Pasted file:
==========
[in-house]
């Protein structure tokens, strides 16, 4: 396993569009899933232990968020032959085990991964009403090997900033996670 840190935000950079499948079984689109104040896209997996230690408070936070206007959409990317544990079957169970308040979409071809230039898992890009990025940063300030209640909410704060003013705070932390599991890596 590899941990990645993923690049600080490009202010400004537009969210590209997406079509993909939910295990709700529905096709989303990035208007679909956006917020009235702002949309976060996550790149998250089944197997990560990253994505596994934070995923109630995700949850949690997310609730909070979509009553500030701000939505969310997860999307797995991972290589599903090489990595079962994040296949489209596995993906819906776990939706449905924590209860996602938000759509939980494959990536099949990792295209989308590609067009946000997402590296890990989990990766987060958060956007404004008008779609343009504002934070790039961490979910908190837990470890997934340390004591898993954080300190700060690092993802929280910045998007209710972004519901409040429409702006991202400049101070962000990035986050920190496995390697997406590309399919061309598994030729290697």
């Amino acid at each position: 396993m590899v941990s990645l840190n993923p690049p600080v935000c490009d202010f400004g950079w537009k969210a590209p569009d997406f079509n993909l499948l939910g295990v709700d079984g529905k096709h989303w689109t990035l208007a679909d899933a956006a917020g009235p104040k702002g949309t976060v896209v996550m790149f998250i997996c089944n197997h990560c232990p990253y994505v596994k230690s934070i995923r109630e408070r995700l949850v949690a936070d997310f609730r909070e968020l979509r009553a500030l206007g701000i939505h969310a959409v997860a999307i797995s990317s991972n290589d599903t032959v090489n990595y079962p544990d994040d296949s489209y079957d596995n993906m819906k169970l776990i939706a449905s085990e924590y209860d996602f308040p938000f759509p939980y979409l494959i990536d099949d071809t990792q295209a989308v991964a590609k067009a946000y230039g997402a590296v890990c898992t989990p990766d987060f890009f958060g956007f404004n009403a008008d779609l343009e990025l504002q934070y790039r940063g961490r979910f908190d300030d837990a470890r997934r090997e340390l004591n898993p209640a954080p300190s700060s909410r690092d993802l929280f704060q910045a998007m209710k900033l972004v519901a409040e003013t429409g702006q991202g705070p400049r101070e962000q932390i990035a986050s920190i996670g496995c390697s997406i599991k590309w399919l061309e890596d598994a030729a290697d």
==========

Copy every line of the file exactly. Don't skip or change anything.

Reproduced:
[in-house]
């Protein structure tokens, strides 16, 4: 396993569009899933232990968020032959085990991964009403090997900033996670 840190935000950079499948079984689109104040896209997996230690408070936070206007959409990317544990079957169970308040979409071809230039898992890009990025940063300030209640909410704060003013705070932390599991890596 590899941990990645993923690049600080490009202010400004537009969210590209997406079509993909939910295990709700529905096709989303990035208007679909956006917020009235702002949309976060996550790149998250089944197997990560990253994505596994934070995923109630995700949850949690997310609730909070979509009553500030701000939505969310997860999307797995991972290589599903090489990595079962994040296949489209596995993906819906776990939706449905924590209860996602938000759509939980494959990536099949990792295209989308590609067009946000997402590296890990989990990766987060958060956007404004008008779609343009504002934070790039961490979910908190837990470890997934340390004591898993954080300190700060690092993802929280910045998007209710972004519901409040429409702006991202400049101070962000990035986050920190496995390697997406590309399919061309598994030729290697």
């Amino acid at each position: 396993m590899v941990s990645l840190n993923p690049p600080v935000c490009d202010f400004g950079w537009k969210a590209p569009d997406f079509n993909l499948l939910g295990v709700d079984g529905k096709h989303w689109t990035l208007a679909d899933a956006a917020g009235p104040k702002g949309t976060v896209v996550m790149f998250i997996c089944n197997h990560c232990p990253y994505v596994k230690s934070i995923r109630e408070r995700l949850v949690a936070d997310f609730r909070e968020l979509r009553a500030l206007g701000i939505h969310a959409v997860a999307i797995s990317s991972n290589d599903t032959v090489n990595y079962p544990d994040d296949s489209y079957d596995n993906m819906k169970l776990i939706a449905s085990e924590y209860d996602f308040p938000f759509p939980y979409l494959i990536d099949d071809t990792q295209a989308v991964a590609k067009a946000y230039g997402a590296v890990c898992t989990p990766d987060f890009f958060g956007f404004n009403a008008d779609l343009e990025l504002q934070y790039r940063g961490r979910f908190d300030d837990a470890r997934r090997e340390l004591n898993p209640a954080p300190s700060s909410r690092d993802l929280f704060q910045a998007m209710k900033l972004v519901a409040e003013t429409g702006q991202g705070p400049r101070e962000q932390i990035a986050s920190i996670g496995c390697s997406i599991k590309w399919l061309e890596d598994a030729a290697d």